Nas' set with Soul Rebels on Friday could signal a promising third act in his career.

nas photo

A lot has changed for Nas since his last full-length release, Life is Good, in 2012. In a recent interview, he claimed a new album would be out before the end of 2017, but he’s been teasing the project for quite some time with nothing to show for it—no singles, no promo, no real hint of a release. Still, his fans remain loyal, and likely always will. Many will be at Jazz Fest Friday when he takes the Congo Square Stage at 5:30 alongside The Soul Rebels.

At 44 years old, there is only so much a rapper can do to stay relevant. Nas, never particularly known for trendiness, has always done so off pure chops.  His wordplay and storytelling ability are unparalleled, but these are not necessarily the qualities most valued in today’s hip-hop universe, where the laws of physics favor style over stories. To fans rooted in tradition, Nas is the gold standard, and the Atlanta-based “mumble rap” popularized by Future and Co. is sacrilege. To those looking for the cutting edge, Nas is exactly the type of dusty MC the genre should be moving away from.

Already pigeonholed as a member of hip-hop’s old guard, Nas has a decision on his hands. He can a) stick to what he knows and bask in all the dusty glory of his old school mastery, but lose his already tenuous mainstream appeal, b) try to reinvent himself commercially and alienate his loyal fanbase, or c) focus on his various side-projects/investments (executive producing The Get Down, partnering with Hennessey and Fila, etc.) as he has the past few years, and live his legend status..

Nas’ creative hiatus is earned. His career, now in its third decade, speaks for itself. Illmatic, his 1994 debut, is often cited as one of the greatest rap records ever, and deservedly so. His other 10 studio albums are a mixed bag, but there’s some undeniably great material sprinkled throughout—enough that he’s rapped his way into most “Greatest Of All Time” conversations without ever matching his first effort. This is partly a criticism of his later work, but it’s more of a testament to Illmatic’s enduring power. Twenty-three years after its release, it still perfectly evokes a time many consider hip-hop’s golden age. It’s more than just nostalgia, though. At 19 years old, Nas demonstrated a dexterity with the spoken word that few others have achieved in their lifetimes.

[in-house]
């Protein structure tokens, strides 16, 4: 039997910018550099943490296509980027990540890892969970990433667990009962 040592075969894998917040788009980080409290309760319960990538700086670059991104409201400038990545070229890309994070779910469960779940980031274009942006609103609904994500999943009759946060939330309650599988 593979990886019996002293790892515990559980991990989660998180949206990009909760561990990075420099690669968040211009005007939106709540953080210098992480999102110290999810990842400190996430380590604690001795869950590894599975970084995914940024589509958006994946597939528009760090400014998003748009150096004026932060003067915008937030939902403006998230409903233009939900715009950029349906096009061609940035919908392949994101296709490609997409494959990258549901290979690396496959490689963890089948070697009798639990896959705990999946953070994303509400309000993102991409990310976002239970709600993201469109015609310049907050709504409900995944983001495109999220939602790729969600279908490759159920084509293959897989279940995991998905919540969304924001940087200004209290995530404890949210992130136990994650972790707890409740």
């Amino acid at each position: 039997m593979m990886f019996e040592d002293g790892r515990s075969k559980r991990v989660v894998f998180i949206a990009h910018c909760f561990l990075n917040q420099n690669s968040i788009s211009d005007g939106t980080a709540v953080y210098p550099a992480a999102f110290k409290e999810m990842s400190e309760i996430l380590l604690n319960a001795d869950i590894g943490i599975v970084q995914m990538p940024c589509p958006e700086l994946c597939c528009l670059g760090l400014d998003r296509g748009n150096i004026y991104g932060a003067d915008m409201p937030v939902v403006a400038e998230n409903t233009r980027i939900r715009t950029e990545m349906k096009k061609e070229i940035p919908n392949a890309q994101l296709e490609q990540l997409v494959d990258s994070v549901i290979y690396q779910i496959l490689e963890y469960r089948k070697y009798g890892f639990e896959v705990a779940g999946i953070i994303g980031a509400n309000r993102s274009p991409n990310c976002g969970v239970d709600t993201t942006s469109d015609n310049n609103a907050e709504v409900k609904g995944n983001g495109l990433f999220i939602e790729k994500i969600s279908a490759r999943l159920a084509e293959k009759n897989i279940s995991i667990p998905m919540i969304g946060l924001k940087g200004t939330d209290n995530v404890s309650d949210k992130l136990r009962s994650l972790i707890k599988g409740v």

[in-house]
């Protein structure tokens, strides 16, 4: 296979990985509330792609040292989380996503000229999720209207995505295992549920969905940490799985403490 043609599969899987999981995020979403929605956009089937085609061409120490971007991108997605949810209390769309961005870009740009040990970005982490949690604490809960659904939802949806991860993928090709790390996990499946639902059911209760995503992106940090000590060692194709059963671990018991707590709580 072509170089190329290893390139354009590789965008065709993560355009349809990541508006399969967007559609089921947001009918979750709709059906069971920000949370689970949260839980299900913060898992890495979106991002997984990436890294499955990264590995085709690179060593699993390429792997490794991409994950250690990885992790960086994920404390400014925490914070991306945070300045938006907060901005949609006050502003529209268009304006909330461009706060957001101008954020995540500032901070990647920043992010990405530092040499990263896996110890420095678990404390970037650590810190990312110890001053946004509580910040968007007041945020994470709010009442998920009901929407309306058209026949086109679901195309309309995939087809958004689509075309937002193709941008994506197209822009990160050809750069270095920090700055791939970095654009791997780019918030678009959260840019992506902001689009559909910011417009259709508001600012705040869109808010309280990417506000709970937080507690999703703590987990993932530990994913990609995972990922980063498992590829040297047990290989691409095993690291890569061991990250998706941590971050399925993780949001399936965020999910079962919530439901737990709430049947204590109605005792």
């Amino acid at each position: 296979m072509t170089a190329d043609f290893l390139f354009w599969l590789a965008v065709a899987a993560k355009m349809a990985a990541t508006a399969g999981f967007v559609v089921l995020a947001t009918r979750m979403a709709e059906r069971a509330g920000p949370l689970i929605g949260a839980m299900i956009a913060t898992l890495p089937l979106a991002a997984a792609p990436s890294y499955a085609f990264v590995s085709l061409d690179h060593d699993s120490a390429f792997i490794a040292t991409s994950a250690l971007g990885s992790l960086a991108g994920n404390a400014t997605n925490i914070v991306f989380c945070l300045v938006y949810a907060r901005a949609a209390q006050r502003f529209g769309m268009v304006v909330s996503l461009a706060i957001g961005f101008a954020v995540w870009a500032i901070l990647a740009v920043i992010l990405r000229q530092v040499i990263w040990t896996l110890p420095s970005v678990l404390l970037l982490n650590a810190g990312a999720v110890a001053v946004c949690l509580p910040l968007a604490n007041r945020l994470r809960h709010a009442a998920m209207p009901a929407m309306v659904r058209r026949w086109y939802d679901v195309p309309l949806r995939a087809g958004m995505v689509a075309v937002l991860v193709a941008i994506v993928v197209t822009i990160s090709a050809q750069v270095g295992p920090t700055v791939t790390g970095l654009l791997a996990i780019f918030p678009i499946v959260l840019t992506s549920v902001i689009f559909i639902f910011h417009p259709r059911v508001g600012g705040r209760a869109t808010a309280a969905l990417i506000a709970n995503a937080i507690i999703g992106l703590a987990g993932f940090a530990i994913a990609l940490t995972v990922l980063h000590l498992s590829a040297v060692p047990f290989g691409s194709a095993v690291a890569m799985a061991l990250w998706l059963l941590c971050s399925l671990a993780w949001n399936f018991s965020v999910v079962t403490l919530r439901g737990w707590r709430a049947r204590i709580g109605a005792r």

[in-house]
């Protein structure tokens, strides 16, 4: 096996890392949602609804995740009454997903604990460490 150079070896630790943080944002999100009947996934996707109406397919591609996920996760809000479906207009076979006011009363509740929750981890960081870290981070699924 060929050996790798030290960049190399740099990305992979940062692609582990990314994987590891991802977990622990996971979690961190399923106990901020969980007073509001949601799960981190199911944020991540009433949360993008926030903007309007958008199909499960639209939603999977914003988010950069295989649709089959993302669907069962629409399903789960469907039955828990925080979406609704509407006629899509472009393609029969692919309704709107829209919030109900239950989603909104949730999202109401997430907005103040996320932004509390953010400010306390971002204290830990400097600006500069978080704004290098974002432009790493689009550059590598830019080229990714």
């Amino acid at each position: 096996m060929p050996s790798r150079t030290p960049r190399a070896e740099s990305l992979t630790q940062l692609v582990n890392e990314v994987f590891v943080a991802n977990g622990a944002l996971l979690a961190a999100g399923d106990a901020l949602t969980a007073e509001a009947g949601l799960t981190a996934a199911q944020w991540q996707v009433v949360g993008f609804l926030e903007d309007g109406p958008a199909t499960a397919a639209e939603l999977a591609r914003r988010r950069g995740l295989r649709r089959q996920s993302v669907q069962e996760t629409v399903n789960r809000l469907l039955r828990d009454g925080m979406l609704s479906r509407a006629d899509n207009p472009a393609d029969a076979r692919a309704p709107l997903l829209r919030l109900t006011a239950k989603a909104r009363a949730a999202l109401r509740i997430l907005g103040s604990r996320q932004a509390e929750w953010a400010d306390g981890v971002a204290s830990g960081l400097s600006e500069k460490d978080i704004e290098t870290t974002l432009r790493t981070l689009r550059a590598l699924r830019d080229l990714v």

Unfortunately for Nas, Illmatic set the bar too high. In the past 20 years, he’s tried to grow taller than his own enormous shadow, adopting personas like “Escobar” and “God’s son,” the kingpin and the woke street preacher, respectively. But no matter what tack he chose, his later albums--some good, others mediocre--remain dwarfed by his debut.

On Life Is Good, Nas’ eleventh and most recent studio album, he resisted the impulses to posture and preach and touched back down on Planet Earth. It’s a raw, introspective project about aging, divorce, and fatherhood that showcases not only his potent lyricism, but a newfound humility as well. Since then, though, it’s been radio silence from QB’s finest, and it’s unclear whether Life Is Good was a singularity or the start of a trend.

Despite Nas’ lack of output, he still tours extensively.  He’s been a fixture on festival circuits, performing alongside artists half his age.  Ironically, his sound is as dusty as ever, and he’s even said publicly (albeit somewhat jokingly) that he rarely listens to music made after 1995.

The first time I saw Nas live was in 2011 at Rock the Bells in New York, where he performed Illmatic from start to finish, bringing legends Pete Rock and DJ Premier on stage to help him flex his own godlike status.  He was right at home geographically, physically—on a set that recreated his salad days in the Queensbridge projects—and sonically, rapping over beats he’d heard for 15 years.

His last show in New Orleans was at Buku in 2014, on tour for Illmatic's 20th anniversary, where he put on virtually the same show (minus Pete Rock and Premo).

Should we read something into Nas' collaboration with The Soul Rebels? A third act? Probably not, but that doesn't mean the show should be taken lightly. Little about Nas is light, and teaming up with East Coast rappers of a certain age seems to be The Soul Rebels’ M.O. They’ve played with Nas at least twice, Talib Kweli, Joey Bada$$ and New Orleans' Curren$y, and they’ve gone dustier with Rakim at Brooklyn Bowl in 2015.

Fusing ‘90s-era hip-hop with brass band music doesn’t sound exciting on paper, but The Soul Rebels are talented and forward-thinking enough to make it work—and they have. They’ve become nationally known for their ability to collaborate with anyone from Metallica to Big Freedia to Macklemore to Marilyn Manson and make it sound good. With Nas’ flow, still sharp as ever live, it shouldn’t be too difficult.